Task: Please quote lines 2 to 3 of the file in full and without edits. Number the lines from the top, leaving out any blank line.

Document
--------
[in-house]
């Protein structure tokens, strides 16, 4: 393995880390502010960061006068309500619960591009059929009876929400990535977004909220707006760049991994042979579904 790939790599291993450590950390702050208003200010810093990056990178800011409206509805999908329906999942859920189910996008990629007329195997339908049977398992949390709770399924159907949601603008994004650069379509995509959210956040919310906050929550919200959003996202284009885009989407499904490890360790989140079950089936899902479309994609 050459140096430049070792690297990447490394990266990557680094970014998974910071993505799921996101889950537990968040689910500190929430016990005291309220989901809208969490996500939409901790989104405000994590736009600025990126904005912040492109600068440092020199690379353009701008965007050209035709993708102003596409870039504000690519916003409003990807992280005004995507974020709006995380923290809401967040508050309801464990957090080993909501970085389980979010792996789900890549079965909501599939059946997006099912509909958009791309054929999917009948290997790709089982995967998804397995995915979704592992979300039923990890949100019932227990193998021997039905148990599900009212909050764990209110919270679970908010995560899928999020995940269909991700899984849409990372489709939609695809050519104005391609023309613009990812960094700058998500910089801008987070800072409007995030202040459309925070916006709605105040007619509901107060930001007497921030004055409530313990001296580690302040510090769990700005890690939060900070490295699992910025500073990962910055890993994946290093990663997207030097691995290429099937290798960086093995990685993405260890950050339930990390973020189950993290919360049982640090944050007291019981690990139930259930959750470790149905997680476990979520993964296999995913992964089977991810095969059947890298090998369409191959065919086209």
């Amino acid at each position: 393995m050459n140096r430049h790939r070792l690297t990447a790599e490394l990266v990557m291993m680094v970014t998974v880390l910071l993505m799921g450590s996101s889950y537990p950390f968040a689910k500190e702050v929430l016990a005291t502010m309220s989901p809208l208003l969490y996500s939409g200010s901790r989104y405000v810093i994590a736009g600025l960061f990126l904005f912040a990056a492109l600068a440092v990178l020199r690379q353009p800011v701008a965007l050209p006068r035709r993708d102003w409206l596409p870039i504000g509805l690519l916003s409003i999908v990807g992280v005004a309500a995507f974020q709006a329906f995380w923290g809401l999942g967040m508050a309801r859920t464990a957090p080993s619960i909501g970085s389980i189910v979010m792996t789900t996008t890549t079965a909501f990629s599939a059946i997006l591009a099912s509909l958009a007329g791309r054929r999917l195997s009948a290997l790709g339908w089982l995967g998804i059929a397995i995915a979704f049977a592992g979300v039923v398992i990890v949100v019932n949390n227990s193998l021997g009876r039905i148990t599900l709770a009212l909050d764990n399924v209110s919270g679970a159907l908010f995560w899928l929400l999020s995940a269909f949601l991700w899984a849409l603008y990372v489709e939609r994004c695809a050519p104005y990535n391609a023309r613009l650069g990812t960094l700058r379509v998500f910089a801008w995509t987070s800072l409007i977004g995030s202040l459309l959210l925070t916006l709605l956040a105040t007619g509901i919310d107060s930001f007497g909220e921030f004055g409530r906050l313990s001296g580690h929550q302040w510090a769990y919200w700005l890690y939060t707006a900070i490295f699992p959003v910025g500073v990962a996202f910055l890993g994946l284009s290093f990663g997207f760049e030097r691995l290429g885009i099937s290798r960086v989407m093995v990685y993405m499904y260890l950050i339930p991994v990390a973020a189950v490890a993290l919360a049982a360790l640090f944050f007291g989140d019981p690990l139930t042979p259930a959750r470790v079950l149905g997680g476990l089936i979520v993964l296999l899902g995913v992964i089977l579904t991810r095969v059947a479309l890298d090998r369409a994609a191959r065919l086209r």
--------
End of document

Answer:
């Protein structure tokens, strides 16, 4: 393995880390502010960061006068309500619960591009059929009876929400990535977004909220707006760049991994042979579904 790939790599291993450590950390702050208003200010810093990056990178800011409206509805999908329906999942859920189910996008990629007329195997339908049977398992949390709770399924159907949601603008994004650069379509995509959210956040919310906050929550919200959003996202284009885009989407499904490890360790989140079950089936899902479309994609 050459140096430049070792690297990447490394990266990557680094970014998974910071993505799921996101889950537990968040689910500190929430016990005291309220989901809208969490996500939409901790989104405000994590736009600025990126904005912040492109600068440092020199690379353009701008965007050209035709993708102003596409870039504000690519916003409003990807992280005004995507974020709006995380923290809401967040508050309801464990957090080993909501970085389980979010792996789900890549079965909501599939059946997006099912509909958009791309054929999917009948290997790709089982995967998804397995995915979704592992979300039923990890949100019932227990193998021997039905148990599900009212909050764990209110919270679970908010995560899928999020995940269909991700899984849409990372489709939609695809050519104005391609023309613009990812960094700058998500910089801008987070800072409007995030202040459309925070916006709605105040007619509901107060930001007497921030004055409530313990001296580690302040510090769990700005890690939060900070490295699992910025500073990962910055890993994946290093990663997207030097691995290429099937290798960086093995990685993405260890950050339930990390973020189950993290919360049982640090944050007291019981690990139930259930959750470790149905997680476990979520993964296999995913992964089977991810095969059947890298090998369409191959065919086209």
């Amino acid at each position: 393995m050459n140096r430049h790939r070792l690297t990447a790599e490394l990266v990557m291993m680094v970014t998974v880390l910071l993505m799921g450590s996101s889950y537990p950390f968040a689910k500190e702050v929430l016990a005291t502010m309220s989901p809208l208003l969490y996500s939409g200010s901790r989104y405000v810093i994590a736009g600025l960061f990126l904005f912040a990056a492109l600068a440092v990178l020199r690379q353009p800011v701008a965007l050209p006068r035709r993708d102003w409206l596409p870039i504000g509805l690519l916003s409003i999908v990807g992280v005004a309500a995507f974020q709006a329906f995380w923290g809401l999942g967040m508050a309801r859920t464990a957090p080993s619960i909501g970085s389980i189910v979010m792996t789900t996008t890549t079965a909501f990629s599939a059946i997006l591009a099912s509909l958009a007329g791309r054929r999917l195997s009948a290997l790709g339908w089982l995967g998804i059929a397995i995915a979704f049977a592992g979300v039923v398992i990890v949100v019932n949390n227990s193998l021997g009876r039905i148990t599900l709770a009212l909050d764990n399924v209110s919270g679970a159907l908010f995560w899928l929400l999020s995940a269909f949601l991700w899984a849409l603008y990372v489709e939609r994004c695809a050519p104005y990535n391609a023309r613009l650069g990812t960094l700058r379509v998500f910089a801008w995509t987070s800072l409007i977004g995030s202040l459309l959210l925070t916006l709605l956040a105040t007619g509901i919310d107060s930001f007497g909220e921030f004055g409530r906050l313990s001296g580690h929550q302040w510090a769990y919200w700005l890690y939060t707006a900070i490295f699992p959003v910025g500073v990962a996202f910055l890993g994946l284009s290093f990663g997207f760049e030097r691995l290429g885009i099937s290798r960086v989407m093995v990685y993405m499904y260890l950050i339930p991994v990390a973020a189950v490890a993290l919360a049982a360790l640090f944050f007291g989140d019981p690990l139930t042979p259930a959750r470790v079950l149905g997680g476990l089936i979520v993964l296999l899902g995913v992964i089977l579904t991810r095969v059947a479309l890298d090998r369409a994609a191959r065919l086209r």